Although it may seem counterintuitive to eat spicy foods to cool down, science has proven that it works. Chili peppers contain a chemical compound that tricks the brain into a false sense of increasing body temperature. The cooling component of spicy food is then subsequently engaged as you begin to perspire, which results in cooling through the evaporation of sweat. The same is true when you drink hot liquids.

In a study subjects were fed a chili pepper in the first course of the meal and subsequently consumed less calories overall. Eating spicy food also provides support for a previous hack, curbing your appetite and allowing you to eat lighter meals.


 

 

 

Uncovered windows in direct sunlight act as open gates for the enemy, warming your room as heat from the sun is absorbed. According to a study by the DOE, including a white plastic lining behind drapes can insulate against heat gains by 33 percent.

Reflective materials can be effective in cooling a room as they deflect the sun’s radiation that would otherwise be absorbed. These films are typically placed on windows facing East and West, as the sun will most directly shine upon these on any given day.

 

 

Menthol, an organic compound found in peppermint, triggers receptors in your skin resulting in a cooling sensation within your brain’s thermosensory neurons. A spray bottle with water and peppermint oil is a great hack to stay cool in uncomfortable temperatures.

Aloe vera is widely known for its cooling properties and you may even have bittersweet memories of rubbing aloe gel into your annual vacations accompanying sunburn. Adding aloe vera oil to your peppermint oil spray can provide additional cooling relief. You can even try adding fresh aloe gel to your ice trays to create cooling aloe ice cubes.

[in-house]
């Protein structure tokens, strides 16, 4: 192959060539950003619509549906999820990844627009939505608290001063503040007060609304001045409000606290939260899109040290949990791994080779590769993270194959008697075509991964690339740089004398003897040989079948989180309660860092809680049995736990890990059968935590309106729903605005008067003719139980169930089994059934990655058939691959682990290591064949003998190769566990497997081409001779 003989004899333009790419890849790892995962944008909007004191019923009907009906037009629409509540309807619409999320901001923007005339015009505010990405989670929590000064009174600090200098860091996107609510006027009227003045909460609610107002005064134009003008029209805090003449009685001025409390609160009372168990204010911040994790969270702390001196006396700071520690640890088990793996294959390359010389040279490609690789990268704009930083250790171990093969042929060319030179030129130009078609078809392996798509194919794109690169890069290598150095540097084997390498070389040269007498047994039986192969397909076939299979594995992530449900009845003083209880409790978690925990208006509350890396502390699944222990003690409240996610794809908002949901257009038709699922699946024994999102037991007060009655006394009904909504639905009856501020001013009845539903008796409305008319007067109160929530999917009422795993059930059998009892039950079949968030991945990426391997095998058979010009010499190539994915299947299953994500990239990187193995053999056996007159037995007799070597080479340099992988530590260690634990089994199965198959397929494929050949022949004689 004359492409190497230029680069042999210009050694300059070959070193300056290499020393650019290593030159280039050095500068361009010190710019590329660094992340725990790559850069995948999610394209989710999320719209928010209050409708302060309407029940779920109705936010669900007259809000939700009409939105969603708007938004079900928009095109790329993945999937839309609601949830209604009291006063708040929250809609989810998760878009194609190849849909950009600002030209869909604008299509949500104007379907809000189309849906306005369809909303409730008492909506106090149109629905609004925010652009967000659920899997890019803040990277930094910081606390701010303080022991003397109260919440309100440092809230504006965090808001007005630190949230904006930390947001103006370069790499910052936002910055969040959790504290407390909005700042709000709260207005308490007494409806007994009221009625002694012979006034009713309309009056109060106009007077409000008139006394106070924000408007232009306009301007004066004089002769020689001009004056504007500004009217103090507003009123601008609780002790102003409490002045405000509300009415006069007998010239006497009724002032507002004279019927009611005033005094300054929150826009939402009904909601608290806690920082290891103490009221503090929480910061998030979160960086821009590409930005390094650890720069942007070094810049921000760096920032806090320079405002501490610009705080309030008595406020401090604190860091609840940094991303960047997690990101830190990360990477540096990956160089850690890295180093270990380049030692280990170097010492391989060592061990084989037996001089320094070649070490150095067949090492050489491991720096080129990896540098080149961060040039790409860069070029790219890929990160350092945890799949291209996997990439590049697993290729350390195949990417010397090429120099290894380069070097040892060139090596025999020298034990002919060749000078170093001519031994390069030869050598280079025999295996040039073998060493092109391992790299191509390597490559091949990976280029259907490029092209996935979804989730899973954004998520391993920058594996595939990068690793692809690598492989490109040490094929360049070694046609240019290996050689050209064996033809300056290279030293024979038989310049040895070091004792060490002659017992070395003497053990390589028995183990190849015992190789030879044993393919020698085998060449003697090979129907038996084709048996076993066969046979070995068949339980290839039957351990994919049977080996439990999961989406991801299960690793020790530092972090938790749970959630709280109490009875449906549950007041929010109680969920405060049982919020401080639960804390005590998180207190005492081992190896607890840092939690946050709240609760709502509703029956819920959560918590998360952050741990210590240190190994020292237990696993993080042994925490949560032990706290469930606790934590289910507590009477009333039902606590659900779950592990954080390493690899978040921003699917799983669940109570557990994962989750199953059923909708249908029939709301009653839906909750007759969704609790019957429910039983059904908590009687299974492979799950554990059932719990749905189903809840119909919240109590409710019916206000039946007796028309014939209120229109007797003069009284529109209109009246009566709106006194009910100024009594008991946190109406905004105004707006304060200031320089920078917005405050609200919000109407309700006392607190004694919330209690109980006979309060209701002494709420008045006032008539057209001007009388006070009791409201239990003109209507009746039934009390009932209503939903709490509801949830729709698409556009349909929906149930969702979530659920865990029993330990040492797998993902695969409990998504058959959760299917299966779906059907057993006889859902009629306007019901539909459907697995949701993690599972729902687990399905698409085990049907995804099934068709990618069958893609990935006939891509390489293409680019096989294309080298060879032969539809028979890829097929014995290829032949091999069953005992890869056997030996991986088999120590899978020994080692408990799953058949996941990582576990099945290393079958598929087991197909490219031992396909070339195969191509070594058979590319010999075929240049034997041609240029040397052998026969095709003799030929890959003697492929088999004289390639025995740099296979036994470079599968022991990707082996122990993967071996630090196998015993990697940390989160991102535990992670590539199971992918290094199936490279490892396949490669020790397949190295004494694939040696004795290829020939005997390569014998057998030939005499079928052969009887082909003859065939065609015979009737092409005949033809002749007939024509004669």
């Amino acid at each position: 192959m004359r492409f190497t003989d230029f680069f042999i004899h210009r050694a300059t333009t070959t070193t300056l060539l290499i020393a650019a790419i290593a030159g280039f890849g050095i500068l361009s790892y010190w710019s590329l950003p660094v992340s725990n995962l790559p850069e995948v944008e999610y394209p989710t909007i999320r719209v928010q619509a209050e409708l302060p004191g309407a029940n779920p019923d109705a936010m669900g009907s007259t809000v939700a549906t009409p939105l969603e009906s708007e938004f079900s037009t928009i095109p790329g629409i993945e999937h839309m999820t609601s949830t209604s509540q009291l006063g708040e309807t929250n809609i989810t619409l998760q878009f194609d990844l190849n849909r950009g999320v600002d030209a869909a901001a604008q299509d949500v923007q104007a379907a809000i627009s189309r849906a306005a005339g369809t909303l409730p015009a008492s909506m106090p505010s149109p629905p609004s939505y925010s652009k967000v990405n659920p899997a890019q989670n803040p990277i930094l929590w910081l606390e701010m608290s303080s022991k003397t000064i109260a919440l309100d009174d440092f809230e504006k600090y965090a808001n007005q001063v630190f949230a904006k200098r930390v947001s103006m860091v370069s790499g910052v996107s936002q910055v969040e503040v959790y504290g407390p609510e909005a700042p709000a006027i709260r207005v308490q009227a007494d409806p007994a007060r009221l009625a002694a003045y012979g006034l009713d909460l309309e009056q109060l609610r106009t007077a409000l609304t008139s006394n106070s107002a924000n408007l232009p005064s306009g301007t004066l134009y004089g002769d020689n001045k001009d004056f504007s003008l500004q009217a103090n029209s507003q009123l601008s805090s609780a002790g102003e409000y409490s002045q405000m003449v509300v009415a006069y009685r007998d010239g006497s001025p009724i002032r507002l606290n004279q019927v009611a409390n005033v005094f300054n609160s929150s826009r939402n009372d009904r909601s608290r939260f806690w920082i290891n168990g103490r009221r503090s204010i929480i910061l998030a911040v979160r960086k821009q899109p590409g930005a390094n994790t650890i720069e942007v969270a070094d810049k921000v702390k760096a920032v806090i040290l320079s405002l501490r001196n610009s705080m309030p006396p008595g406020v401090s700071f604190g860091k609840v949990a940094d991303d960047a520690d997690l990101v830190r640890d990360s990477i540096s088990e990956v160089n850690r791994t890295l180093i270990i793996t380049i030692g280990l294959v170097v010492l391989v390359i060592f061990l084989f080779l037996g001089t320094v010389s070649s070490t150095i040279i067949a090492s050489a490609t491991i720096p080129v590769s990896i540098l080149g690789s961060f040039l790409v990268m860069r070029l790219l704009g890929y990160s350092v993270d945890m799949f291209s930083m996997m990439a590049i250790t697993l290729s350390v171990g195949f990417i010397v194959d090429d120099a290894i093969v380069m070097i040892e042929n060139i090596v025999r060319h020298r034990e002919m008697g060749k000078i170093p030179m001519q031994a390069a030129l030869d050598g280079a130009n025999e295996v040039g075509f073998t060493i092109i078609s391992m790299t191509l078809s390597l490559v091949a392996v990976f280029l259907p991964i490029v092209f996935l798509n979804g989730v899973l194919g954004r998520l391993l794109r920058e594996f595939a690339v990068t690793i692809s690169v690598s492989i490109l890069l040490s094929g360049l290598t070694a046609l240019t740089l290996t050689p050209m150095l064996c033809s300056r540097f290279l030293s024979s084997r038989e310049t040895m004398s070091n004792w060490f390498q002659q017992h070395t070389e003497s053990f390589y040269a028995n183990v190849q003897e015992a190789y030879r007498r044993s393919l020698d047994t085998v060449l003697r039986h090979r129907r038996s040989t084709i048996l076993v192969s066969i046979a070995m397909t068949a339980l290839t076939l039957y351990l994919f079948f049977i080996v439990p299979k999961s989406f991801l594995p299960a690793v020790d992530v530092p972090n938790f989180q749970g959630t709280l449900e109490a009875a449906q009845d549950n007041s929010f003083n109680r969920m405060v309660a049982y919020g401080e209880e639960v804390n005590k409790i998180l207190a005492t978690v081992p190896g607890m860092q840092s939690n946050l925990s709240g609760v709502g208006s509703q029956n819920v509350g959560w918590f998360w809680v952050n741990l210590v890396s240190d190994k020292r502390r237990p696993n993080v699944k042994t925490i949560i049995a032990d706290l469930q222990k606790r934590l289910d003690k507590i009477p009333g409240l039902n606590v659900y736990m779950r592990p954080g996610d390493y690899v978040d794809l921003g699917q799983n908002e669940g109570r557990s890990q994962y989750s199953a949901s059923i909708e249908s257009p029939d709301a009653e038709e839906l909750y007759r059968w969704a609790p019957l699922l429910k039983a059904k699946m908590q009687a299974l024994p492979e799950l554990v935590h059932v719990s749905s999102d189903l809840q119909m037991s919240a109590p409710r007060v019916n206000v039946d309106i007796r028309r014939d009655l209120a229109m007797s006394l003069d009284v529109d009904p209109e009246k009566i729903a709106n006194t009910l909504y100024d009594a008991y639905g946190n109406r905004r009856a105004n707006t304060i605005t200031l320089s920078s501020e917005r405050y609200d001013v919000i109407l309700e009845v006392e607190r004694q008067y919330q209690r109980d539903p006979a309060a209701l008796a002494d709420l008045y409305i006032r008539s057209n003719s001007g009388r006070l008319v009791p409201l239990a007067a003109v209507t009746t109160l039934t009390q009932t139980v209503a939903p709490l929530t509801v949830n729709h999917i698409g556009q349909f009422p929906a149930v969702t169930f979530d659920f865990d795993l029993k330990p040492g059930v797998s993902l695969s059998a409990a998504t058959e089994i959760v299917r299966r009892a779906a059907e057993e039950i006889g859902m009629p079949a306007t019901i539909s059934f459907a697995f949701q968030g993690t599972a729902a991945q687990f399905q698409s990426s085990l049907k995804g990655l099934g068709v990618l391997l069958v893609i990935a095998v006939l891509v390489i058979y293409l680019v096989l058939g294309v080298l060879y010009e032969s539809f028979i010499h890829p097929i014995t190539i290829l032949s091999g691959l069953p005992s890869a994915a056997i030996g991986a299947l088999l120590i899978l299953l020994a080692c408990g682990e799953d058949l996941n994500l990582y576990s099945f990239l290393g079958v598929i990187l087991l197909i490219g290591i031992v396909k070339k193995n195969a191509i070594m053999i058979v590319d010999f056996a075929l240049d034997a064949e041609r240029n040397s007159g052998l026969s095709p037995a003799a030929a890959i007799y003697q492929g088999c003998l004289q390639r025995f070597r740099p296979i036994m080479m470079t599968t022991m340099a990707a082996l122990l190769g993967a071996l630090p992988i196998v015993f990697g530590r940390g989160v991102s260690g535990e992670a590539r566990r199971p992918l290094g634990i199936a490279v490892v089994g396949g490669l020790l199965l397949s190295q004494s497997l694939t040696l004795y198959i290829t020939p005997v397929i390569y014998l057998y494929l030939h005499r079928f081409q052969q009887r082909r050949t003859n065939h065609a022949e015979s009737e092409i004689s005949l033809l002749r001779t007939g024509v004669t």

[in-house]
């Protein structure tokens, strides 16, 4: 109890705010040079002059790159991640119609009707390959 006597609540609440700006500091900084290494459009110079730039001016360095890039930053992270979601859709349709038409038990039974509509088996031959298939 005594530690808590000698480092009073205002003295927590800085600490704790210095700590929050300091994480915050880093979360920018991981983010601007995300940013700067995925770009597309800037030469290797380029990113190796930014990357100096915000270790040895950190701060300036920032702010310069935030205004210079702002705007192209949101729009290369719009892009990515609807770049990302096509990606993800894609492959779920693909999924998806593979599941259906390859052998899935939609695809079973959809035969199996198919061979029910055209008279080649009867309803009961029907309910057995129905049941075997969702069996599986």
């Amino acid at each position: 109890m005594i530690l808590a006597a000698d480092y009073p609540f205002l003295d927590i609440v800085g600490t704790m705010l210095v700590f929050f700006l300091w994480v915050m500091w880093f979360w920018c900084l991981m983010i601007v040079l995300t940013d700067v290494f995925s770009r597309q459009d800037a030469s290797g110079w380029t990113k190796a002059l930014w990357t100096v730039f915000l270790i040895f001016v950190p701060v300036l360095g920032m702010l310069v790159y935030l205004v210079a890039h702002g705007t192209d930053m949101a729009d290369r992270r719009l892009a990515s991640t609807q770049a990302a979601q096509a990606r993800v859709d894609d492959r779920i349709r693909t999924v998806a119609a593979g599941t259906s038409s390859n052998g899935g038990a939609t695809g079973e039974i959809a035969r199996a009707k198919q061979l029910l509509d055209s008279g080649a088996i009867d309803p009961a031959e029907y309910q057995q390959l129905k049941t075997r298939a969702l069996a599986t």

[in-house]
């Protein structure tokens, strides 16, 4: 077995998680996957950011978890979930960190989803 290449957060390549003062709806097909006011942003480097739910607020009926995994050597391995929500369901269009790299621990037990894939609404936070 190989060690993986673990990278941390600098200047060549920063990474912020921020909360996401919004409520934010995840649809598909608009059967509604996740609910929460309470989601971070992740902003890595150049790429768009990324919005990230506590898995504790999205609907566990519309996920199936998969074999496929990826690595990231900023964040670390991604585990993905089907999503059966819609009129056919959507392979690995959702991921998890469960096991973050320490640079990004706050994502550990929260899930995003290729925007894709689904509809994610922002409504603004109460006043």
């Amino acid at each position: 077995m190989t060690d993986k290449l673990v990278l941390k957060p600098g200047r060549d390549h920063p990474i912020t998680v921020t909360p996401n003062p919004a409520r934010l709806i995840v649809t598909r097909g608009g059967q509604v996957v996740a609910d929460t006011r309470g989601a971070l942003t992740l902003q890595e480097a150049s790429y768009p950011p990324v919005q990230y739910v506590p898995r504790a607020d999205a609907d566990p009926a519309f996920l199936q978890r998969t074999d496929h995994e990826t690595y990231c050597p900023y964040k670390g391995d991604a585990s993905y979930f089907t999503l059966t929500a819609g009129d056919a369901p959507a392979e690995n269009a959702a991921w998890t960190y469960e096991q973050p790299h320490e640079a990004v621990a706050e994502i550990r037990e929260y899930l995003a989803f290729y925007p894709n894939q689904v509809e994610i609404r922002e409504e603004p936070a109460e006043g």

Incandescent light bulbs release more than 90 percent of their energy in the form of heat. Energy efficient LEDs are not hot to touch because they do not produce heat in the form of radiation. Switch out the bulbs in your house to cool down and conserve energy.

 

 

There are multiple ways to convert your home fan into a robust air conditioner. The easiest way is to simply put some ice water or frozen water bottles in the path of the fan’s airflow. Another air conditioning hack is to cut holes in a styrofoam cooler for a fan input and ventilation output, then fill with frozen water bottles.

Although there exists commercially available misting fans, you can combine your spray bottle with peppermint essential oil and fan to mist yourself with the cooling concoction.


 

 

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When temperatures approach intolerable levels, it can feel as if your body is being broiled and your brain baked. Maintaining your composure in the insufferable heat can push the limits of human patience. The first step is understanding that victory in your biological battle against the heat is obtainable by equipping yourself with the knowledge and skills necessary to defend yourself against a heat wave meltdown.

Whether you live in a climate where heat is a daily reality or limited to the summer months, integrating these hacks into your life will allow you to remain cool, calm and collected. If you do decide to bring out the heavy artillery and use central air conditioning, easily compare electricity providers with ChooseTexasPower.

Sources

AccuWeather – Hundreds Die From Exposure to Heat Each Year
NationalCenterForBiotechnologyInformation.gov – TRP Ion Channel Function in Sensory Transduction and Cellular Signaling Cascades
NationalCenterForBiotechnologyInformation.gov – Effects of Caffeine on Skin and Core Temperatures, Alertness and Recover Sleep During Circadian misalignment
USPharmacist.com – Capsaicin: Risks and Benefits
RadiantBarrier.com – Physics of Foil
LEDsMagazine.com – Fact or Fiction – LEDs Don’t Produce Heat
ExperienceLife.com – Find Your Pressure Points
ScienceLine.UCSB.edu – Which Colors Absorb the Most Heat?

NationalCenterForBiotechnologyInformation.gov – The Control of Hypertension by Use of Coconut Water
WebMD.com – The Truth About Coconut Water
DOE.gov – Energy Efficient Window Treatments
KahnAcademy.org – Metabolic Rate